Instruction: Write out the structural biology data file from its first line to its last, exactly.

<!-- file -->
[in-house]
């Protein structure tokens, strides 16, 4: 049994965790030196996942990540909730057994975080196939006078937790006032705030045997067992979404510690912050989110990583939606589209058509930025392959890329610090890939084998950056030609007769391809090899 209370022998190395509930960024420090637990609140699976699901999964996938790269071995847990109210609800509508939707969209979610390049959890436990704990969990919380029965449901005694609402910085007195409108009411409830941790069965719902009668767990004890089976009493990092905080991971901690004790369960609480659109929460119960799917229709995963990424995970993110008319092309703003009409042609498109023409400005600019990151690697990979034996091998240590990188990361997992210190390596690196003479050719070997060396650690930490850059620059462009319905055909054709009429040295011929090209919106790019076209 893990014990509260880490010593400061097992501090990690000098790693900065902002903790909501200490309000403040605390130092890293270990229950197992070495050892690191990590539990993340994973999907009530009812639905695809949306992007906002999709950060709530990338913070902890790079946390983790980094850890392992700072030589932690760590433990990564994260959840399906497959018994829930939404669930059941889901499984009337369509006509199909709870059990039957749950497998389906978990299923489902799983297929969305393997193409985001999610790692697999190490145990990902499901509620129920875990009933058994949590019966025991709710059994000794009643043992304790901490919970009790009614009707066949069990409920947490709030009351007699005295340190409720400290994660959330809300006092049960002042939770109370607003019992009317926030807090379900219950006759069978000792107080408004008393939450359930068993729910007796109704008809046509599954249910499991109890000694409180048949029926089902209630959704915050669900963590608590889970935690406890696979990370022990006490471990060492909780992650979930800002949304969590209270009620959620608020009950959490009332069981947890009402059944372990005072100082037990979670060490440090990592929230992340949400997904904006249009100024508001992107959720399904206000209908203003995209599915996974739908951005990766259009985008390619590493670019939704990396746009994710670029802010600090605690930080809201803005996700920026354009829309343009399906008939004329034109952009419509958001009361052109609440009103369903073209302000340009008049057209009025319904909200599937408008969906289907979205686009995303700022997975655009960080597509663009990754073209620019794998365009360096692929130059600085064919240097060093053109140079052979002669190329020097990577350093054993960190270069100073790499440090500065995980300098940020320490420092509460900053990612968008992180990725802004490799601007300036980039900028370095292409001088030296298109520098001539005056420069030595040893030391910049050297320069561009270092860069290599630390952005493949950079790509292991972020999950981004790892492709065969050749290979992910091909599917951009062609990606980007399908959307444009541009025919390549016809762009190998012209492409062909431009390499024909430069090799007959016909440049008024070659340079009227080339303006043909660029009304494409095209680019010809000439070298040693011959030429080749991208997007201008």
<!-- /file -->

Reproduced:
[in-house]
């Protein structure tokens, strides 16, 4: 049994965790030196996942990540909730057994975080196939006078937790006032705030045997067992979404510690912050989110990583939606589209058509930025392959890329610090890939084998950056030609007769391809090899 209370022998190395509930960024420090637990609140699976699901999964996938790269071995847990109210609800509508939707969209979610390049959890436990704990969990919380029965449901005694609402910085007195409108009411409830941790069965719902009668767990004890089976009493990092905080991971901690004790369960609480659109929460119960799917229709995963990424995970993110008319092309703003009409042609498109023409400005600019990151690697990979034996091998240590990188990361997992210190390596690196003479050719070997060396650690930490850059620059462009319905055909054709009429040295011929090209919106790019076209 893990014990509260880490010593400061097992501090990690000098790693900065902002903790909501200490309000403040605390130092890293270990229950197992070495050892690191990590539990993340994973999907009530009812639905695809949306992007906002999709950060709530990338913070902890790079946390983790980094850890392992700072030589932690760590433990990564994260959840399906497959018994829930939404669930059941889901499984009337369509006509199909709870059990039957749950497998389906978990299923489902799983297929969305393997193409985001999610790692697999190490145990990902499901509620129920875990009933058994949590019966025991709710059994000794009643043992304790901490919970009790009614009707066949069990409920947490709030009351007699005295340190409720400290994660959330809300006092049960002042939770109370607003019992009317926030807090379900219950006759069978000792107080408004008393939450359930068993729910007796109704008809046509599954249910499991109890000694409180048949029926089902209630959704915050669900963590608590889970935690406890696979990370022990006490471990060492909780992650979930800002949304969590209270009620959620608020009950959490009332069981947890009402059944372990005072100082037990979670060490440090990592929230992340949400997904904006249009100024508001992107959720399904206000209908203003995209599915996974739908951005990766259009985008390619590493670019939704990396746009994710670029802010600090605690930080809201803005996700920026354009829309343009399906008939004329034109952009419509958001009361052109609440009103369903073209302000340009008049057209009025319904909200599937408008969906289907979205686009995303700022997975655009960080597509663009990754073209620019794998365009360096692929130059600085064919240097060093053109140079052979002669190329020097990577350093054993960190270069100073790499440090500065995980300098940020320490420092509460900053990612968008992180990725802004490799601007300036980039900028370095292409001088030296298109520098001539005056420069030595040893030391910049050297320069561009270092860069290599630390952005493949950079790509292991972020999950981004790892492709065969050749290979992910091909599917951009062609990606980007399908959307444009541009025919390549016809762009190998012209492409062909431009390499024909430069090799007959016909440049008024070659340079009227080339303006043909660029009304494409095209680019010809000439070298040693011959030429080749991208997007201008």